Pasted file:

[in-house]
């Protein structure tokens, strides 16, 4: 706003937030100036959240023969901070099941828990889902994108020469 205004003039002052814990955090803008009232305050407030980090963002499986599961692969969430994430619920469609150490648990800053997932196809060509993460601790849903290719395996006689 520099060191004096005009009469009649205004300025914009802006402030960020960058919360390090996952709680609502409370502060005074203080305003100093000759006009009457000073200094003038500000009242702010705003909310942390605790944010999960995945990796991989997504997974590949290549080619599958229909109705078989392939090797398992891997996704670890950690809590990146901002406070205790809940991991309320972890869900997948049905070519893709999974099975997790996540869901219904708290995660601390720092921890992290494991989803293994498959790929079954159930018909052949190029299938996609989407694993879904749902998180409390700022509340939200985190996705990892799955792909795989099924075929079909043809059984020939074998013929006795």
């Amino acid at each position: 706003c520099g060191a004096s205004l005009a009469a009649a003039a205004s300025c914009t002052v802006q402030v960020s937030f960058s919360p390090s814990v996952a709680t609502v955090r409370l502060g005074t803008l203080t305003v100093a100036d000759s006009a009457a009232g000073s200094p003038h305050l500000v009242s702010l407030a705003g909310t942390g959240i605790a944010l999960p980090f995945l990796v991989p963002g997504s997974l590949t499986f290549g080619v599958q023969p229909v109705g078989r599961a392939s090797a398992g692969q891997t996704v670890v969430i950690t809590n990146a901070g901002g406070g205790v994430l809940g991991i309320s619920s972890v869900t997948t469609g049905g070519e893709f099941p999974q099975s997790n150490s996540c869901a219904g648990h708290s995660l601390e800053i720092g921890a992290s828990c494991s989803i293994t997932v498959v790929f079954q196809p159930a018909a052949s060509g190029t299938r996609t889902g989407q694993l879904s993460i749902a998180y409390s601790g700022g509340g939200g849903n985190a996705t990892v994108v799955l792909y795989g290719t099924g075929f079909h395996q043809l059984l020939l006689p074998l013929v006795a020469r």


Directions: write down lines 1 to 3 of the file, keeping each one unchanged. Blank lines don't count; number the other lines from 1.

[in-house]
């Protein structure tokens, strides 16, 4: 706003937030100036959240023969901070099941828990889902994108020469 205004003039002052814990955090803008009232305050407030980090963002499986599961692969969430994430619920469609150490648990800053997932196809060509993460601790849903290719395996006689 520099060191004096005009009469009649205004300025914009802006402030960020960058919360390090996952709680609502409370502060005074203080305003100093000759006009009457000073200094003038500000009242702010705003909310942390605790944010999960995945990796991989997504997974590949290549080619599958229909109705078989392939090797398992891997996704670890950690809590990146901002406070205790809940991991309320972890869900997948049905070519893709999974099975997790996540869901219904708290995660601390720092921890992290494991989803293994498959790929079954159930018909052949190029299938996609989407694993879904749902998180409390700022509340939200985190996705990892799955792909795989099924075929079909043809059984020939074998013929006795």
């Amino acid at each position: 706003c520099g060191a004096s205004l005009a009469a009649a003039a205004s300025c914009t002052v802006q402030v960020s937030f960058s919360p390090s814990v996952a709680t609502v955090r409370l502060g005074t803008l203080t305003v100093a100036d000759s006009a009457a009232g000073s200094p003038h305050l500000v009242s702010l407030a705003g909310t942390g959240i605790a944010l999960p980090f995945l990796v991989p963002g997504s997974l590949t499986f290549g080619v599958q023969p229909v109705g078989r599961a392939s090797a398992g692969q891997t996704v670890v969430i950690t809590n990146a901070g901002g406070g205790v994430l809940g991991i309320s619920s972890v869900t997948t469609g049905g070519e893709f099941p999974q099975s997790n150490s996540c869901a219904g648990h708290s995660l601390e800053i720092g921890a992290s828990c494991s989803i293994t997932v498959v790929f079954q196809p159930a018909a052949s060509g190029t299938r996609t889902g989407q694993l879904s993460i749902a998180y409390s601790g700022g509340g939200g849903n985190a996705t990892v994108v799955l792909y795989g290719t099924g075929f079909h395996q043809l059984l020939l006689p074998l013929v006795a020469r």